While I am classified as being in Gen-Y (I was born in 1980), I tend to ride the fence in terms of my perceptions vs. the general sentiment of bloggers out there. One thing I’ve noticed lately is many folks giving advice (which is really closer to their opinions) on what it takes to transition into the workforce. And most of it is bullshit. But as I see it being spewn about the internet, I can’t help but remember seeing the same thing happen to me when my son was born. So how is starting a career like being a new parent?
My son will be 2 years old in August, and it’s been a non-stop learning experience since the beginning, as both my wife and I were first-time parents. Once we announced to our friends and family that we were having a baby, the floodgates opened, and out poured more useless and unsolicited advice than you could imagine. The types of advice that we received can be categorized as follows:
This kind is pretty harmless. Most likely, these folks are just passing on some bit of experience that they’ve acquired over time, and it’s broad enough so that, while not being very helpful, certainly isn’t bad.
I’m not saying that there aren’t things to learn from older generations. Actually, I’m a big fan of that. However, when it comes to a lot of things about raising a kid, the world has changed from when you did it 50 years ago. The technologies and education environments (not to mention medical advancements) have changed the way a lot of things are done, and for the better.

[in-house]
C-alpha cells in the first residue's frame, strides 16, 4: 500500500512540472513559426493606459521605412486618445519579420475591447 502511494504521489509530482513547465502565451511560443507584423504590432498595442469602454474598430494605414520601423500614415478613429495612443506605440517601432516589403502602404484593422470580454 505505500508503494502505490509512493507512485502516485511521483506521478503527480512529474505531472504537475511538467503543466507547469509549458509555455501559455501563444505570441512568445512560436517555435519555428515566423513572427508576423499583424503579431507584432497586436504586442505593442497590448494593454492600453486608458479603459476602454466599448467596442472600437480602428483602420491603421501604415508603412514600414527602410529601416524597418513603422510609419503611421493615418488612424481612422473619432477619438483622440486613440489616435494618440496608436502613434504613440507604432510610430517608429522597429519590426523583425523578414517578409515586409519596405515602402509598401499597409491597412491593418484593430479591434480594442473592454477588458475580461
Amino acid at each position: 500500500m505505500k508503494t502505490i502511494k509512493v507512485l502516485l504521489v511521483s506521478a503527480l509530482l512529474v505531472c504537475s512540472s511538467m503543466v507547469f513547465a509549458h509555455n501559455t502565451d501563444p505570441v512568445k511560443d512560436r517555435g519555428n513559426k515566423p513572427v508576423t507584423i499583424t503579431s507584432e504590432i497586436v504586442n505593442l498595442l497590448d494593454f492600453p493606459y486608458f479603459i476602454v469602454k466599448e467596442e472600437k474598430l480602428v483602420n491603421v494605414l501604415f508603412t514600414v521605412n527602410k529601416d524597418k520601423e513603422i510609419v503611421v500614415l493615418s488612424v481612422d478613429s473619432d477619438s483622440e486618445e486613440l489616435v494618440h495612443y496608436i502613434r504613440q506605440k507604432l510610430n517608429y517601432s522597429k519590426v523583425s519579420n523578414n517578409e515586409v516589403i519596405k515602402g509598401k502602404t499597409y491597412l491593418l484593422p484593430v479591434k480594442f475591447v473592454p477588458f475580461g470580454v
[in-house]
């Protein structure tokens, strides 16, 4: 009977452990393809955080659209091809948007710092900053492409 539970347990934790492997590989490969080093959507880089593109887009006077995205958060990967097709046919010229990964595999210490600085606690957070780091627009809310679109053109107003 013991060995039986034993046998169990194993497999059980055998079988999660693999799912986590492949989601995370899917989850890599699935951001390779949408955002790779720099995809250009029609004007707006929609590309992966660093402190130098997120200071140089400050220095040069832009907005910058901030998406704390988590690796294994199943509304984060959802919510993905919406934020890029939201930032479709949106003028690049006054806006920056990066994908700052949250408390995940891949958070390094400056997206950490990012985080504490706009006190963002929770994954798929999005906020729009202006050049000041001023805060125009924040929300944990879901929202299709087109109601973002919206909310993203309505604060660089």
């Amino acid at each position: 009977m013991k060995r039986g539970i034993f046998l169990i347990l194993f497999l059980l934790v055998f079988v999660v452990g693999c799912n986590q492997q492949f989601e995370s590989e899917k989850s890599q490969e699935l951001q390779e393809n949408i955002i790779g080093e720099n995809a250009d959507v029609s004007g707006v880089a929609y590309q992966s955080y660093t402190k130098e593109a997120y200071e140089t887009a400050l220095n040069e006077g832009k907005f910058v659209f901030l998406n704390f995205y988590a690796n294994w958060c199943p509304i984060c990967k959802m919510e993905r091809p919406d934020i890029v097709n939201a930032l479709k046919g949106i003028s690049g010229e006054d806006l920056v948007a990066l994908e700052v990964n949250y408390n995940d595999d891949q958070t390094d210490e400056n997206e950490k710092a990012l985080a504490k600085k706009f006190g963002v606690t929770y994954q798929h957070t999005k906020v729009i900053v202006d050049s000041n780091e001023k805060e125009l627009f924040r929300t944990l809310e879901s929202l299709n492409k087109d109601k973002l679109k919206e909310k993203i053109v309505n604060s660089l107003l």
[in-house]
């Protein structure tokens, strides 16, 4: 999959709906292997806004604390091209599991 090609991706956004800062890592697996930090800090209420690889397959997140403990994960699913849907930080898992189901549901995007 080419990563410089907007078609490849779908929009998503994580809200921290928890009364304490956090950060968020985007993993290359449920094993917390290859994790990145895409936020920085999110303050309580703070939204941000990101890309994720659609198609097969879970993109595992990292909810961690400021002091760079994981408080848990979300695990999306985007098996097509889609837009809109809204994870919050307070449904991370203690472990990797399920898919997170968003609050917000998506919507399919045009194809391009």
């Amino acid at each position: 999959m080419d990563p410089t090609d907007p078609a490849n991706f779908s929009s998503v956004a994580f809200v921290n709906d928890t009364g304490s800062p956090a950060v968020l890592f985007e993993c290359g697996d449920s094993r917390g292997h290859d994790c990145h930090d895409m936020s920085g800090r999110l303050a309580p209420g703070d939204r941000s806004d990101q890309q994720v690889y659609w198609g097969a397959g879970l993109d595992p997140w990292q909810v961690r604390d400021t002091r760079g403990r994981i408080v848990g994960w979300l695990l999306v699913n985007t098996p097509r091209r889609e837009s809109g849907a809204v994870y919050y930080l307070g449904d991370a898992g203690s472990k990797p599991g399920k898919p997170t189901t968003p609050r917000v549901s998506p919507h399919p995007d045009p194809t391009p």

I have a boy who loves to smile, wants to watch baseball before cartoons, and hates (beyond belief) getting his hair wet in the shower. So please stop telling me how ‘such and such product / service / idea’ worked for your 5 year old girl. It’s not helping. And esp. since you don’t know a thing about me or my family, what makes your believe that what you have to say makes a difference at all?
So was there anything actually useful? You bet. And interestingly enough, it came from a friend of mine who (at the time) had a 1 year old. Their experience was relevant, timely, and proved to be valuable. She told me this:
“Over everything else, never ever let the child turn you two against each other”.
She was right.